Eventually, GOP candidates will learn that there is much value to pulling campaign staff from Tennessee sources. (Obviously, Mike Huckabee was a quick study when he turned his ship over to Chip Saltsman, and I would bet that Huck probably thinks that was a good move given his better than expected performance to date.) Tennessee conservatives know what they're doing - from the college students who are learning the trade all the way to the senior staffers like Saltsman - and candidates that continue to use the same retread RNC plebes shouldn't be surprised when they have trouble connecting with voters.

Labels: ,

Thursday, January 10, 2008


Don't Call It a Comeback - The South Carolina Debate

"This is a battle for the heart and soul of the Republican Party and its future. On the one hand you have the Reagan Revolution ... on the other hand you have the direction that Governor Huckabee would take us ... liberal economic policies, liberal foreign policies."

I'm not sure if I've witnessed such a clear-cut debate result since the Obama/Keyes debates of 2004.

As the Fox News focus group showed, Fred Thompson was the runaway winner of tonight's FoxNews GOP debate. If I had to rank all of the candidates, I would probably say:

1) Fred Thompson
2) Mike Huckabee
3) John McCain
4) Mitt Romney
5) Rudy Giuliani
6) Ron Paul

The only reason that I knocked McCain down from #2 to #3 was his horrid performance at the end of the debate where he bungled his answers on immigration reform. McCain still did more than Mike Huckabee, whom Fred Thompson labeled as the chairman of the "hate America first crowd."

I gave Huckabee second, mostly because I doubt that most voters would care to look at his record, leaving his lies about raising taxes and the like unchallenged. Giuliani is also good at openly lying about his record at debates, and tonight was no exception.

It's a bit of a shame that Duncan Hunter wasn't included. I heard Duncan Hunter speaking on Tom Sullivan's radio show this afternoon, and Hunter was quite impressive. Hunter's knowledge of military issues certainly would serve him well in an executive appointment, perhaps as a Secretary of Defense. He's certainly more of a conservative than Mike Huckabee - by far.

The big question is if Fred changed enough minds in the Palmetto State to spark the momentum he needs to win South Carolina next Saturday.


Wednesday, January 09, 2008


Speeches, Analysis After Clinton Wins New Hampshire

Since I critiqued the Republican speeches earlier tonight, it is only fair that I offer something on Clinton, Obama, and Edwards.

I'll let Professor Reynolds handle it, though. His analysis seems right on. However, I want to add that Edwards had the best spin of the night. After immediately stating that Obama had won Iowa and that Clinton had won New Hampshire, he decried,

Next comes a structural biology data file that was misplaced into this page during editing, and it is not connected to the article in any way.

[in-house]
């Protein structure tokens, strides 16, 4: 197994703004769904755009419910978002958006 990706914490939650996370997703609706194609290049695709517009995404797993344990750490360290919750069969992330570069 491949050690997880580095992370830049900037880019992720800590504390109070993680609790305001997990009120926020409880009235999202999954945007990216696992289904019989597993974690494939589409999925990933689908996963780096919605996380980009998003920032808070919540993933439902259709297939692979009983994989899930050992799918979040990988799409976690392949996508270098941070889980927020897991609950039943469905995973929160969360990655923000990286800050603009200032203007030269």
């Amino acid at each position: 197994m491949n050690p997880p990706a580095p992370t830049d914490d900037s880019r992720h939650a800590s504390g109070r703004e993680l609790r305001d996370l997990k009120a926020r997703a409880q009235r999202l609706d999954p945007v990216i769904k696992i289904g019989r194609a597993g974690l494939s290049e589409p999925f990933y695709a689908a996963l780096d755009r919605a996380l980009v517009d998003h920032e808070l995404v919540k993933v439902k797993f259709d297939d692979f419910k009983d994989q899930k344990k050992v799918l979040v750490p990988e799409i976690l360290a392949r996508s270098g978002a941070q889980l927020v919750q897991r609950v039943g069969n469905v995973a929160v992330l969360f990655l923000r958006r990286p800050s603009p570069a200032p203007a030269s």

"Two down, forty eight more to go!"

Yes, John, I know that you were trying to say that there are 48 more chances, taking an optimistic approach. However, to me (and to a few other political friends I spoke to nationally tonight), it sounded like you meant that there were 48 more losses, 48 more public beatings in your future.

Edwards went on to add that only 0.15% of the nation's population had voiced their preference for president. On this, I agree with Edwards. I'll write more in the next coming days, but consider me a convert to a national primary day approach for future presidential elections.

So where do we go from here now that New Hampshire is in the rearview?

Labels: ,

Tuesday, January 08, 2008


Could Clinton Pull This Out?

At 10:00 P.M. - 2 hours after the polls closed - Clinton is still leading by 3,800 votes. That's with 59% of the precincts reporting.

Apparently, fake crying can save your campaign. CNN's never accurate exit polling shows that women who made up their mind since the staged crying episode broke by 49% to 31% for Clinton versus Obama, respectfully.

MORE: Sharon Cobb on Clinton's crocodile tears.



Speeches Galore

Mitt Romney - Good speech. Mitt launched into Michigan, where he absolutely has to win if he wants to stay a viable candidate, by blasting the Democratic political leadership in that state which must stand accountable for letting the unions run all of the jobs out of Michigan and to other shores. A good speech, but it can't erase the headline tomorrow that shows Romney as the first presidential candidate from Massachusetts to ever lose New Hampshire.

Mike Huckabee - Ugh. I think the pressure is getting to Huck. This was not a very good speech, and if I were Fred Thompson, I would latch on to Huck's soundbite where he said that New Hampshire hospitality was the equal to Southern hospitality. I'm sure South Carolinians would love to hear that Mike Huckabee thinks they are as polite as Yankee elitists. Having former South Carolina Governor Beasley on the stage with him might help a little in the Palmetto State. Maybe Mike should burn the Confederate flag at his rally in Greenville tomorrow...

John McCain - I think McCain says as much about Independents as anything. Apparently, Independents don't like to be inspired. If McCain is the poster child for Independents, then I wonder about the group as a whole. Lots of references to relativism by McCain, which is to be expected, I guess. I can't see how McCain could come within 10 points of either Democratic candidate, as he won't be able to drive turnout in the way that a Reagan could. Heck, I'm not sure if McCain comes within miles inspirationally of Bob Dole. Maybe that says as much as anything.